The color RED didn’t always make me think about the words of Jesus. It started a few years ago when our church decided to spend a whole year reading and reflecting on the red letters in the Bible. A whole year focused on the words of Jesus will make you rethink the way you’re living. It will challenge a faith community to rethink what it means to follow Jesus.
Shortly after the year–long Red Letter Challenge I started writing a book about our experience. The book is called, Think Red: Imagine Your Community Living and Loving Like Jesus. If all goes as planned, the book will be published later this year. When it’s released I hope you buy two copies, one for you and one to share with a friend.
Writing the book made me uncomfortable and curious: uncomfortable with the disparity between the typical expressions of our North American Church and the words of Jesus; curious to see if our local church could do something different and re-imagine a community that looked more like Jesus.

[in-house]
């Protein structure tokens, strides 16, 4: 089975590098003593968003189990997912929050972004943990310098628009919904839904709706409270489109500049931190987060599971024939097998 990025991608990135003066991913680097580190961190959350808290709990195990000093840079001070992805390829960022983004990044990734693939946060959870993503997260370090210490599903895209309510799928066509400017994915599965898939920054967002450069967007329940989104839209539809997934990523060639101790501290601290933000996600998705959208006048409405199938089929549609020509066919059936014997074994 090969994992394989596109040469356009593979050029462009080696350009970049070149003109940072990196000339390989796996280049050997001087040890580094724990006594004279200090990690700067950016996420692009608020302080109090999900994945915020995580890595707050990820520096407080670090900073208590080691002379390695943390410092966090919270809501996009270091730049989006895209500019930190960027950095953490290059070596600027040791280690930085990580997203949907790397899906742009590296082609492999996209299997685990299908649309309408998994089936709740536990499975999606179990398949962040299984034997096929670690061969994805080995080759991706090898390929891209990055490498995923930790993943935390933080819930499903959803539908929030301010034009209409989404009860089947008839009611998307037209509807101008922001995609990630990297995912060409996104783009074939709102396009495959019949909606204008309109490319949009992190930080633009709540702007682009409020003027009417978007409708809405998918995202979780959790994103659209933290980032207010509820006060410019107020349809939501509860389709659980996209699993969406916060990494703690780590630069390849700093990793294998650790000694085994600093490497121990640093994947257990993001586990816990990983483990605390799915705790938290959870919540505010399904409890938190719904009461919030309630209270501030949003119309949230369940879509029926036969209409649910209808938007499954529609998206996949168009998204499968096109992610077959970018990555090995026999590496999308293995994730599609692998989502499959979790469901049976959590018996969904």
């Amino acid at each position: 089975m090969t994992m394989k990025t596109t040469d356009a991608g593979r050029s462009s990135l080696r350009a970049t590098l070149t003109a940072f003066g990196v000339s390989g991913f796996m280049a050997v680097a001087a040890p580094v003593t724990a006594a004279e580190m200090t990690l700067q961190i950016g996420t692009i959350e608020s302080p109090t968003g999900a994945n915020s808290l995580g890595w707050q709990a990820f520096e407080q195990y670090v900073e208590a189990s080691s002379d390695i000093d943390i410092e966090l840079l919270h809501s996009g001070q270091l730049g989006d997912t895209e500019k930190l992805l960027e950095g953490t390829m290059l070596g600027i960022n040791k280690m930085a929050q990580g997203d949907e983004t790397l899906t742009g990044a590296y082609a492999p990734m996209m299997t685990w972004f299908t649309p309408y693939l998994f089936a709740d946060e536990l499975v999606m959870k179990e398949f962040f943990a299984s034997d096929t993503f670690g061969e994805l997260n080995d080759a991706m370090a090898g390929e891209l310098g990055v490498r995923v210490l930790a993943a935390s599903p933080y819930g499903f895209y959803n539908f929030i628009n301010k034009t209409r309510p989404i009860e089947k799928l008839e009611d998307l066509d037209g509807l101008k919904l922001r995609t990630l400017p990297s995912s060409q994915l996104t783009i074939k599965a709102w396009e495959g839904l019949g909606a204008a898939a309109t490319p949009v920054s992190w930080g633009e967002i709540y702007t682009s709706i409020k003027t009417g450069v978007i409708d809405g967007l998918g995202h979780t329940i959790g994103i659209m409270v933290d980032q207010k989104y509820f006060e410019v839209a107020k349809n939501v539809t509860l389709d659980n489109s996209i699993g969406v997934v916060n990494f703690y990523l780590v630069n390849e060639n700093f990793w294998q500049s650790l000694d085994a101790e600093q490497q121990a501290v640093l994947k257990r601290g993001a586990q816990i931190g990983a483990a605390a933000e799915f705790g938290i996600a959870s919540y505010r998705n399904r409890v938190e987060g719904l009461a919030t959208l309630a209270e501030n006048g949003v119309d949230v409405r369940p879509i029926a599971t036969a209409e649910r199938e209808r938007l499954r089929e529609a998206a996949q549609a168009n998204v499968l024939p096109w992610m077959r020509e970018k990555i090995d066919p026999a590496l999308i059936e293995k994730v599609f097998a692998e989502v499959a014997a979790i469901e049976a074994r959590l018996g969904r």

Most of my Christian friends are bored of playing church and equally bored of books bent on deconstructing the Church. Instead, we’re on the hunt for communities that are chasing after the red letters in the Bible. In an effort to find ordinary people who dream about building community around the words and ways of Jesus I will be writing blogs throughout the year and sharing post that invite people to Think Red Together.
If you want to be a part of the conversation here are two ways to connect:
Here’s a warning from personal experience: If you dare to think red for a year it might change more than the way you think.
Larry Stoess is an author, public speaker, and urban church planter. He loves telling stories about how dreaming with God will empower people to make old and broken things new again. Larry and a band of friends founded the Church of the Promise in Louisville's Portland neighborhood; The Table, a pay-what-you-can community café; and Promise Housing Plus, a non-profit construction company. He has written about their experience of dreaming with God in his new book: Think Red.